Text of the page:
Common Runners Injuries
Indeed, running is an excellent way to stay in shape, but unfortunately, injuries aren't uncommon. It's estimated that more than 80 percent of injuries that are associated with running are the result of repetitive stress; however, unexpected injuries, such as torn ligaments and sprained ankles, can happen, too. Let's take a look at some of the most common injuries that runners are prone to.
Formally known as "patellofemoral syndrome," runner's knee describes pain in the front of the knee or around the kneecap. It occurs as a result of overusing the knees, constantly straightening and bending them. The pain associated with it can be dull or extreme; it can also worsen over time with continued running and increase while climbing up a flight of stairs, jumping, or squatting. It can also cause popping or cracking sounds after sitting for a prolonged period.
Tibial stress syndrome, or shin splints, describes pain that develops in the front portion of the inner and lower legs, right down your shinbones. This injury can happen when your running volume increases too rapidly, particularly if you're running on a hard surface. Typically, shin splints aren't severe and, with rest, will resolve on their own; but, if they aren't treated properly, stress fractures can occur. Shin splints cause pain in the front or inner portion of your shinbones that worsens when you exercise. The shins can also feel tender to the touch, and mild swelling may even occur.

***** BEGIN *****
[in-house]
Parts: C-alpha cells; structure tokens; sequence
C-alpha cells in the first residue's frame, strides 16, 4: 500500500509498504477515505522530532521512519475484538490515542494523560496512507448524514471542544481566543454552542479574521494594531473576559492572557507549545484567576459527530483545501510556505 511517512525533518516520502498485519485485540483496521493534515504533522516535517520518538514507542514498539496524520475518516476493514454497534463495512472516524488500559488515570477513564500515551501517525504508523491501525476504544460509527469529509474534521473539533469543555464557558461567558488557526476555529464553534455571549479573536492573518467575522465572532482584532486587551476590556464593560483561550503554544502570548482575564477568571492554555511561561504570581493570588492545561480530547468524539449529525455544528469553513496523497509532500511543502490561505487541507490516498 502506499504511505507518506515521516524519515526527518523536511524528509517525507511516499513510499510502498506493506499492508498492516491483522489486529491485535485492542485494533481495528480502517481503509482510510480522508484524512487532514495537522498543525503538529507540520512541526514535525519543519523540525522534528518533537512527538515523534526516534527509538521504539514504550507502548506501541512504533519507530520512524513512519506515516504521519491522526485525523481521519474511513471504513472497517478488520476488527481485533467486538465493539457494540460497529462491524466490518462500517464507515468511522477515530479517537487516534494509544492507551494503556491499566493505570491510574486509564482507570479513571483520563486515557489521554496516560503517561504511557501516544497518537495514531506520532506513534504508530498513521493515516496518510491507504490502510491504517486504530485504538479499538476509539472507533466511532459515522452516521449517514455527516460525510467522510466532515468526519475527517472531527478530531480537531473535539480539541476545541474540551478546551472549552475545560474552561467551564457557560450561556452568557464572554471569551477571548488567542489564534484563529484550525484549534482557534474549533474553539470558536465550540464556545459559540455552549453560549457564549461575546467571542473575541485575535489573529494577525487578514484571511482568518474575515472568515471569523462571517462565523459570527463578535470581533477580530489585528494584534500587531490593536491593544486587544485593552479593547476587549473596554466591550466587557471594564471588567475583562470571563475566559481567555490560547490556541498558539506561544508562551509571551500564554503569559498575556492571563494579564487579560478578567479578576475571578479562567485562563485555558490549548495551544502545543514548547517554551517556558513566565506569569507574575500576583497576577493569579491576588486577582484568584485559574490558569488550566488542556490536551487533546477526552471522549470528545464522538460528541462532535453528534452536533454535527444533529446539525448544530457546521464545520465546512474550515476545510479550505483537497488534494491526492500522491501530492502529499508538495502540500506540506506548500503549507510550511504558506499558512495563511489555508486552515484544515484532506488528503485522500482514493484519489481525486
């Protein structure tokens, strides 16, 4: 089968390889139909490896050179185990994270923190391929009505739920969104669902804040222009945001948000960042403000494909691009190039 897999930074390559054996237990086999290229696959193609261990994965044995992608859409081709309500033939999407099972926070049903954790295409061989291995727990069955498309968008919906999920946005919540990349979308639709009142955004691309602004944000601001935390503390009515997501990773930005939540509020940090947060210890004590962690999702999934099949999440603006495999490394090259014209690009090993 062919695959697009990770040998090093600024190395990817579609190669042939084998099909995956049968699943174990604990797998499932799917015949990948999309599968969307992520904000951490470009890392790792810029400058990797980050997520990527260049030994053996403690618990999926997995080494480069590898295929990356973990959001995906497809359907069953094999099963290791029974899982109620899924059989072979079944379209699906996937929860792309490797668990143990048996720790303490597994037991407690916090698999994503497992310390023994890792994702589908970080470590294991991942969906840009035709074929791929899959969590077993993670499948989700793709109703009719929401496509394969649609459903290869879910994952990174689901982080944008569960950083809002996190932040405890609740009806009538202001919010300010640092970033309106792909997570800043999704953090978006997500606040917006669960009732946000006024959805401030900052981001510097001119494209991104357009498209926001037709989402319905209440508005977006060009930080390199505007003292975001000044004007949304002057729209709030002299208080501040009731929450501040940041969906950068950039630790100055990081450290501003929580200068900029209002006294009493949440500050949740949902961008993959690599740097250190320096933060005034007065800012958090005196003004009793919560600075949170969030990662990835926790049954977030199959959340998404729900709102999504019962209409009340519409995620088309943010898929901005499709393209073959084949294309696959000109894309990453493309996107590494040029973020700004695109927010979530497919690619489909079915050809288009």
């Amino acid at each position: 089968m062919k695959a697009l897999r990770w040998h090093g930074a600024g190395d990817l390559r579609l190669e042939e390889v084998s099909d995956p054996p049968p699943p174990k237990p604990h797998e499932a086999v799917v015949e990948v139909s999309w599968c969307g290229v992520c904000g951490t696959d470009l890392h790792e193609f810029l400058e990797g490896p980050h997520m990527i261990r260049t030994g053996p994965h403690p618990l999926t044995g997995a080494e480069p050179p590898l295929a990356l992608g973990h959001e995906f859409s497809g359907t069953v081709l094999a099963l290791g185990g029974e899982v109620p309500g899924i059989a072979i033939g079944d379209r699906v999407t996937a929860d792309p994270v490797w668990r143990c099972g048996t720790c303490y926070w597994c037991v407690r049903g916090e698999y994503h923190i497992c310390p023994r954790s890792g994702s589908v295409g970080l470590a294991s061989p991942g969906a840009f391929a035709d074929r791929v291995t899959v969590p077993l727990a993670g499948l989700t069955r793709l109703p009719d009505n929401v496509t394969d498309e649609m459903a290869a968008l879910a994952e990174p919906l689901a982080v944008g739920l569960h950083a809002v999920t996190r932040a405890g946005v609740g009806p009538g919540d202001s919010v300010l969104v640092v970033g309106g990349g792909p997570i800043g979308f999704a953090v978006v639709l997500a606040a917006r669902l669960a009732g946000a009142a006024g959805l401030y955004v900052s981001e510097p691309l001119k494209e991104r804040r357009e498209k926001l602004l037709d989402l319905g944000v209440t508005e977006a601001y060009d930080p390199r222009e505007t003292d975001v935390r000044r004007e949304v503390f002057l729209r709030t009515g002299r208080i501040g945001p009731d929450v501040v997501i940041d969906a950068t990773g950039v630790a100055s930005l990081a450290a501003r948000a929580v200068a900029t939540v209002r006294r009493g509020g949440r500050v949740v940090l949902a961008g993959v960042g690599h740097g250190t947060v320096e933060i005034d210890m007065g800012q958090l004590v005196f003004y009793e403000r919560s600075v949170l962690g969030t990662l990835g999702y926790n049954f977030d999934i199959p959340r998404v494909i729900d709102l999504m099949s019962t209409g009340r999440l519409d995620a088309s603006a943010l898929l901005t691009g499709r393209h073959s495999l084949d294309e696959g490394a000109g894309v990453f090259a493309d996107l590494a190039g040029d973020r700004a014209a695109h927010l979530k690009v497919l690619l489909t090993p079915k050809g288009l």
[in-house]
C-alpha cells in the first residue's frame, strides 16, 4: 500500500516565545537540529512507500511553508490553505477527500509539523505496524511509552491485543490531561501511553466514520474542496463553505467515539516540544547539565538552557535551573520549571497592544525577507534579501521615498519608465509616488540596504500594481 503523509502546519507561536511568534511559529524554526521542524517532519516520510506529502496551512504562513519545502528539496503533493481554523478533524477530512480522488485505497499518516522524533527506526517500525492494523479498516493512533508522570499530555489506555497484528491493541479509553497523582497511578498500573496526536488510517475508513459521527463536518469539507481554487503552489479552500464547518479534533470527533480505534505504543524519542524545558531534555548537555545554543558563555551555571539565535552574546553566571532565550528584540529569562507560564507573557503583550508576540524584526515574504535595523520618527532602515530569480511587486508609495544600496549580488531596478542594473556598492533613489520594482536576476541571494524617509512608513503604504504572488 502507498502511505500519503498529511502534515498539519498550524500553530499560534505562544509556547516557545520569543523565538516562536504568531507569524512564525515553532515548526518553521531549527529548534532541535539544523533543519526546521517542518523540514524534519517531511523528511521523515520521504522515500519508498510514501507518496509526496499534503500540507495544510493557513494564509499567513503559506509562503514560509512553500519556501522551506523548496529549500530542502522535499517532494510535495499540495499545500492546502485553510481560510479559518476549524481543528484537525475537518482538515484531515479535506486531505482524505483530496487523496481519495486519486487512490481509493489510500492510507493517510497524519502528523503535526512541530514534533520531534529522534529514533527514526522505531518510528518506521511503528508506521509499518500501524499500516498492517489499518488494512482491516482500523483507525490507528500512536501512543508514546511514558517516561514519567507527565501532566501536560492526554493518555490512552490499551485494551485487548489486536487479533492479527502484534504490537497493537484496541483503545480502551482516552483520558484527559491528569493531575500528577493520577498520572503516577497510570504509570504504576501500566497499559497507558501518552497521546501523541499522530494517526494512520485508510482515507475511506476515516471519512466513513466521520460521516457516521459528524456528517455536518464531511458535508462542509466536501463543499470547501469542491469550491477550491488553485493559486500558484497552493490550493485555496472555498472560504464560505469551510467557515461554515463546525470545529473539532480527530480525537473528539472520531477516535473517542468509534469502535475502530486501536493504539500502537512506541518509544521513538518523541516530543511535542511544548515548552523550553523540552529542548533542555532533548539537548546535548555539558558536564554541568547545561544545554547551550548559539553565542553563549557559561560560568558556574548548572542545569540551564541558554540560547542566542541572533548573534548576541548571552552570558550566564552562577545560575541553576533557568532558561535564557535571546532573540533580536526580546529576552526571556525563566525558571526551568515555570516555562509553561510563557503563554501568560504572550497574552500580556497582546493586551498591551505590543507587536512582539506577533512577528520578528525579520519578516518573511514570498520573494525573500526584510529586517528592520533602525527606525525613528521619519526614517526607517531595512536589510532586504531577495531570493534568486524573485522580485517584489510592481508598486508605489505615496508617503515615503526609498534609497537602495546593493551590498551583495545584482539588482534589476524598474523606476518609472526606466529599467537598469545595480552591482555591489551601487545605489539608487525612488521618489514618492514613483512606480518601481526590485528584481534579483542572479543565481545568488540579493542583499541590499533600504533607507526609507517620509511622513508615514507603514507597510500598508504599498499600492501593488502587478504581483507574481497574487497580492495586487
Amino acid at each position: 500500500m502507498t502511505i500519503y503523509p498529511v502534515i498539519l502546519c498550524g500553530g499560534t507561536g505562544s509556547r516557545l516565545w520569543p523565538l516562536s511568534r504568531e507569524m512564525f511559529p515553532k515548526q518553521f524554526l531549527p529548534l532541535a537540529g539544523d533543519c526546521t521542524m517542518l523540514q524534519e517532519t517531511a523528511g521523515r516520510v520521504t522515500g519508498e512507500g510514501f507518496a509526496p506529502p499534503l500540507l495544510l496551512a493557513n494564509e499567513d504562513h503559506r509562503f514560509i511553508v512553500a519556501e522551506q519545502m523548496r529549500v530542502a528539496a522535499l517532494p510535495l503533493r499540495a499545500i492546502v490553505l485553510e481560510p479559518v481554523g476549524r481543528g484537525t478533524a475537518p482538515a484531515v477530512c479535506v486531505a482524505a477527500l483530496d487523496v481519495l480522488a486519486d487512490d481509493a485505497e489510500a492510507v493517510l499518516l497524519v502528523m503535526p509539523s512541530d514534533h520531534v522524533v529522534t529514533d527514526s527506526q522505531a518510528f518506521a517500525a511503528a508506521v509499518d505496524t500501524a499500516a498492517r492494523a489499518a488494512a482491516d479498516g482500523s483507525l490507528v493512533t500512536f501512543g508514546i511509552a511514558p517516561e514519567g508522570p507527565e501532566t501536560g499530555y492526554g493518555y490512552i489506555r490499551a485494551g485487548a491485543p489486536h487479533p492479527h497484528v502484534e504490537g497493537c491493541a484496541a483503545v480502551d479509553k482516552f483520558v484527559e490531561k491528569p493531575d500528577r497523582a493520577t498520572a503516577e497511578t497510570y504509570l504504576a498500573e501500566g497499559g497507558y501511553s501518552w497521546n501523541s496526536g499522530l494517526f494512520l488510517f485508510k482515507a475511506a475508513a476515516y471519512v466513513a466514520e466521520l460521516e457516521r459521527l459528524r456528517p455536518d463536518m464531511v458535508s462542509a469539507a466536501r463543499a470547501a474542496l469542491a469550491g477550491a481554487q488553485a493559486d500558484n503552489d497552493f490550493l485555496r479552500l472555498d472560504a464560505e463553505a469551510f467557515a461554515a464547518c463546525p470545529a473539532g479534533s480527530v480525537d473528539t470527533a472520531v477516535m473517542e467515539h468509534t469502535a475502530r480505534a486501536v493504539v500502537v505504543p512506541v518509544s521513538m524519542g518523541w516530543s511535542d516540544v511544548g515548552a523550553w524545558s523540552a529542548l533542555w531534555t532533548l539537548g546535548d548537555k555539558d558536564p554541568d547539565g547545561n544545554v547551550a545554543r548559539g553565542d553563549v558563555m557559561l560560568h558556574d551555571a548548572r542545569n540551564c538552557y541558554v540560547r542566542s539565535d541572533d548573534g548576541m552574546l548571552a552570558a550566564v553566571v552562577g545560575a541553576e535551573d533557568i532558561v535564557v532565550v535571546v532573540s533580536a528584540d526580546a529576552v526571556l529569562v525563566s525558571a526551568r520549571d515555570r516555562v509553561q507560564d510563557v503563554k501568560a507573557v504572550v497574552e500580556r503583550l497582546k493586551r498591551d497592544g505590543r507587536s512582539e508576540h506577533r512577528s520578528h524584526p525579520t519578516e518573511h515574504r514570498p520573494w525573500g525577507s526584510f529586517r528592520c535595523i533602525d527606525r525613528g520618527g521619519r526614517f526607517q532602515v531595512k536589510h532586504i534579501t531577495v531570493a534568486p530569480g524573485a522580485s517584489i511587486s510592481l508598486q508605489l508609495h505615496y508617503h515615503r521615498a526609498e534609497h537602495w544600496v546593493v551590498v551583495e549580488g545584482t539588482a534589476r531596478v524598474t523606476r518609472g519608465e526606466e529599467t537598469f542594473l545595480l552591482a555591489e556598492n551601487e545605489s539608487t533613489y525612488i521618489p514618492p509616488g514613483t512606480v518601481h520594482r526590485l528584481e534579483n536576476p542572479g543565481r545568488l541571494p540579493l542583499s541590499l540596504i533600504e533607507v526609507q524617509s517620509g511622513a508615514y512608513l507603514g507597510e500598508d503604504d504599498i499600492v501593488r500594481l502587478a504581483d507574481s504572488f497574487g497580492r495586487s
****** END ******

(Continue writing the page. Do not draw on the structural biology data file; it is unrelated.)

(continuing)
This common foot injury occurs when the fascia, the thick layer of tissue that runs along the foot's bottom, becomes irritated or degenerated. The fascia acts like a spring when you're running or walking, and if you boost your running volume too rapidly, the muscle can become stressed. Tightness and weakness in the calves can also lead to plantar fasciitis. This runner's injury symptoms include pain under the midfoot or the heel that gradually develops and can feel like a burning sensation along the bottom of the foot. Typically, the pain is worse in the morning and after prolonged activity.
An ankle sprain occurs when the ligaments between the leg and ankle are overstretched. Sprains can happen when you land on your foot's exterior portion, which causes you to roll your ankle over. A sprained ankle's severity can range from mild to critical. Symptoms can include swelling, discoloration, pain, bruising, and reduced mobility and range of motion. With rest, elevation, ice, and physical therapy, most ankle sprains will improve; however, physical therapy may also be necessary in severe cases, and it can take weeks or months to heal fully. If repeat ankle sprains occur, you could sustain more severe ligament damage.
- GrivetOutdoors.com _